The World's Progress: a Dictionary of Dates

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Page 492 - The manner of the carriage is by laying rails of timber, from the colliery, down to the river, exactly straight and parallel ; and bulky carts are made with four rowlets fitting these rails ; whereby the carriage is so easy that one horse will draw down four or five chaldron of coals, and is an immense benefit to the coal merchants.
Page 477 - Barons' eldest Sons. Knights of the Garter. Privy Councillors. Chancellor of the Exchequer. "Chancellor of the Duchy of Lancaster. Lord Chief Justice of the Queen's Bench. Master of the Rolls.
Page 511 - May, 1700, and was buried in Westminster abbey, where a monument was erected to his memory by John, duke of Buckingham.
Page 455 - Bc in commemoration of their coming out of Egypt ; because, the night before their departure, the destroying angel, who put to death the first-born of the Egyptians, passed over...
Page 197 - If a bird's nest chance to be before thee in the way in any tree, or on the ground, whether they be young ones, or eggs, and the dam sitting upon the young, or upon the eggs, thou shalt not take the dam with the young...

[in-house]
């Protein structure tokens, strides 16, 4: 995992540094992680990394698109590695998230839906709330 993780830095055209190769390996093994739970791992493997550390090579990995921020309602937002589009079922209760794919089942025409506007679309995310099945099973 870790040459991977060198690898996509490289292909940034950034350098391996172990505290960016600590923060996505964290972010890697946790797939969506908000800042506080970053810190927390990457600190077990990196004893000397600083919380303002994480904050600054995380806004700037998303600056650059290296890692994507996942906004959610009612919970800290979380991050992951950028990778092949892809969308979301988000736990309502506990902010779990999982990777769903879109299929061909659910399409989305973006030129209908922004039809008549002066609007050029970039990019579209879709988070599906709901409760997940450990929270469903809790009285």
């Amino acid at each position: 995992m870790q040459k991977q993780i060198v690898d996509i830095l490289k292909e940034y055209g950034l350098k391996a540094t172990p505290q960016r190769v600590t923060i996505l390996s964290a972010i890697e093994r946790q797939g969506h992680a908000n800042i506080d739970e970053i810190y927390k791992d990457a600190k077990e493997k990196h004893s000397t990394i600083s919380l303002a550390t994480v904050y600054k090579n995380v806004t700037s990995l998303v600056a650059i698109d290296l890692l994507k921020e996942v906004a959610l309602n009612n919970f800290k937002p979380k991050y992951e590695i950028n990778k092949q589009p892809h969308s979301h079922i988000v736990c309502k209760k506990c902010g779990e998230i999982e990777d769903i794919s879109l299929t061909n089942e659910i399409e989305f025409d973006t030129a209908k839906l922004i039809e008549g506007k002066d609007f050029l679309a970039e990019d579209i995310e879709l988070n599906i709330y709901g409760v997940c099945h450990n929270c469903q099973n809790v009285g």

Page 454 - The power and jurisdiction of parliament, says Sir Edward Coke, is so transcendent and absolute that it cannot be confined. either for causes or persons, within any bounds.
Page 291 - Jan. are designated by the first seven letters of the alphabet, A, B, C, D, E, F, G; and the one of these which denotes Sunday is the Dominical letter.
Page 591 - If there were as many devils in Worms as there are tiles on the housetops I would go.
Page 289 - An Act for repealing so much of several Acts as imposes the Necessity of receiving the Sacrament of the Lord's Supper as a Qualification for certain Offices and Employments^), do solemnly, sincerely and truly declare and affirm that I will not exercise any (d) The 9 Geo.
Page 471 - THE poor of England, till the time of Hen. VIII., subsisted entirely upon private benevolence, and the charity of welldisposed Christians. For though it appears by the mirrour ', that by the common law the poor were to be " sustained by " parsons, rectors of the church, and the parishioners ; so " that none of them die for default of sustenance;" and though by the statutes 12 Ric.II.

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